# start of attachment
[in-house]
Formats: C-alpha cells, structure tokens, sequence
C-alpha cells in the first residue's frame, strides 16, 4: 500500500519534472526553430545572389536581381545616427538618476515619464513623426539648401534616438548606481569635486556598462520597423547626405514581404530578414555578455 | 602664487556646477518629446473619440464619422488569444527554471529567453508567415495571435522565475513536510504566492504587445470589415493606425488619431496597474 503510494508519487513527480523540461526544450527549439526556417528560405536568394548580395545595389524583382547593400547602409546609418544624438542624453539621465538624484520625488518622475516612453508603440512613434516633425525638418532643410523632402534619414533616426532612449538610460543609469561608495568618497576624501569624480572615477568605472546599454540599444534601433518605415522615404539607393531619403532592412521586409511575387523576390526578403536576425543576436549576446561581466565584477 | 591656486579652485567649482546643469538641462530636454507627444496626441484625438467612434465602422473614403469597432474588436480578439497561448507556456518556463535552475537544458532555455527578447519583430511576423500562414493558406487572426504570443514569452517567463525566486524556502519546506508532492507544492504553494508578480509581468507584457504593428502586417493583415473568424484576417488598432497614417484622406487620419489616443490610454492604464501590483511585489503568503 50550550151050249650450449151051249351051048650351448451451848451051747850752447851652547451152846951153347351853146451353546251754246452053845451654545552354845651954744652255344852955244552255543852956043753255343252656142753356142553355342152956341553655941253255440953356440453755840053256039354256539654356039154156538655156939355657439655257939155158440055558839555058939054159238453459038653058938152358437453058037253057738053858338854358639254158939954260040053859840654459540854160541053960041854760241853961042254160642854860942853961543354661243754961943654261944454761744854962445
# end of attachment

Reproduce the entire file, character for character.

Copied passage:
[in-house]
Formats: C-alpha cells, structure tokens, sequence
C-alpha cells in the first residue's frame, strides 16, 4: 500500500519534472526553430545572389536581381545616427538618476515619464513623426539648401534616438548606481569635486556598462520597423547626405514581404530578414555578455 | 602664487556646477518629446473619440464619422488569444527554471529567453508567415495571435522565475513536510504566492504587445470589415493606425488619431496597474 503510494508519487513527480523540461526544450527549439526556417528560405536568394548580395545595389524583382547593400547602409546609418544624438542624453539621465538624484520625488518622475516612453508603440512613434516633425525638418532643410523632402534619414533616426532612449538610460543609469561608495568618497576624501569624480572615477568605472546599454540599444534601433518605415522615404539607393531619403532592412521586409511575387523576390526578403536576425543576436549576446561581466565584477 | 591656486579652485567649482546643469538641462530636454507627444496626441484625438467612434465602422473614403469597432474588436480578439497561448507556456518556463535552475537544458532555455527578447519583430511576423500562414493558406487572426504570443514569452517567463525566486524556502519546506508532492507544492504553494508578480509581468507584457504593428502586417493583415473568424484576417488598432497614417484622406487620419489616443490610454492604464501590483511585489503568503 50550550151050249650450449151051249351051048650351448451451848451051747850752447851652547451152846951153347351853146451353546251754246452053845451654545552354845651954744652255344852955244552255543852956043753255343252656142753356142553355342152956341553655941253255440953356440453755840053256039354256539654356039154156538655156939355657439655257939155158440055558839555058939054159238453459038653058938152358437453058037253057738053858338854358639254158939954260040053859840654459540854160541053960041854760241853961042254160642854860942853961543354661243754961943654261944454761744854962445